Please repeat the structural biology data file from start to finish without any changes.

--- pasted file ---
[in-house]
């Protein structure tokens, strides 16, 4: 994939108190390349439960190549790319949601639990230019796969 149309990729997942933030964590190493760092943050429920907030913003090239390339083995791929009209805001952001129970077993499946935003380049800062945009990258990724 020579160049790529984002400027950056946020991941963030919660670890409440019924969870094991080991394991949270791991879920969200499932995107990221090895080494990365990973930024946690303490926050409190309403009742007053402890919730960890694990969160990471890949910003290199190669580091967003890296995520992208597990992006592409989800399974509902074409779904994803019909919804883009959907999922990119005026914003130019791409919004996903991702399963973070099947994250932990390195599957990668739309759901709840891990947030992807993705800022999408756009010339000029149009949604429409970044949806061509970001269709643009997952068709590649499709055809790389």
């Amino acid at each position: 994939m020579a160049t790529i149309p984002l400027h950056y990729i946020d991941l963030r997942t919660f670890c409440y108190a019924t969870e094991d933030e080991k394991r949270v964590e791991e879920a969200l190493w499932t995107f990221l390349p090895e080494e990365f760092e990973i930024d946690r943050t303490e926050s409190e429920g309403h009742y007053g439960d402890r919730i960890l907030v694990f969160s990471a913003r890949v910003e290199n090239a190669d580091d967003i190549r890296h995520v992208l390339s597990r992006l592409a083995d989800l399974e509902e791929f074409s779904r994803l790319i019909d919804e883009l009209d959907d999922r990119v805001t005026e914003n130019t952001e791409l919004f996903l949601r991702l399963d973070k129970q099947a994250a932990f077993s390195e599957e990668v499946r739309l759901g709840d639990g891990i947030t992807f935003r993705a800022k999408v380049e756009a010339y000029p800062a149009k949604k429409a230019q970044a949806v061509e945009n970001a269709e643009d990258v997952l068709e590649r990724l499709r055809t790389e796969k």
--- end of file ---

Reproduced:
[in-house]
């Protein structure tokens, strides 16, 4: 994939108190390349439960190549790319949601639990230019796969 149309990729997942933030964590190493760092943050429920907030913003090239390339083995791929009209805001952001129970077993499946935003380049800062945009990258990724 020579160049790529984002400027950056946020991941963030919660670890409440019924969870094991080991394991949270791991879920969200499932995107990221090895080494990365990973930024946690303490926050409190309403009742007053402890919730960890694990969160990471890949910003290199190669580091967003890296995520992208597990992006592409989800399974509902074409779904994803019909919804883009959907999922990119005026914003130019791409919004996903991702399963973070099947994250932990390195599957990668739309759901709840891990947030992807993705800022999408756009010339000029149009949604429409970044949806061509970001269709643009997952068709590649499709055809790389």
């Amino acid at each position: 994939m020579a160049t790529i149309p984002l400027h950056y990729i946020d991941l963030r997942t919660f670890c409440y108190a019924t969870e094991d933030e080991k394991r949270v964590e791991e879920a969200l190493w499932t995107f990221l390349p090895e080494e990365f760092e990973i930024d946690r943050t303490e926050s409190e429920g309403h009742y007053g439960d402890r919730i960890l907030v694990f969160s990471a913003r890949v910003e290199n090239a190669d580091d967003i190549r890296h995520v992208l390339s597990r992006l592409a083995d989800l399974e509902e791929f074409s779904r994803l790319i019909d919804e883009l009209d959907d999922r990119v805001t005026e914003n130019t952001e791409l919004f996903l949601r991702l399963d973070k129970q099947a994250a932990f077993s390195e599957e990668v499946r739309l759901g709840d639990g891990i947030t992807f935003r993705a800022k999408v380049e756009a010339y000029p800062a149009k949604k429409a230019q970044a949806v061509e945009n970001a269709e643009d990258v997952l068709e590649r990724l499709r055809t790389e796969k």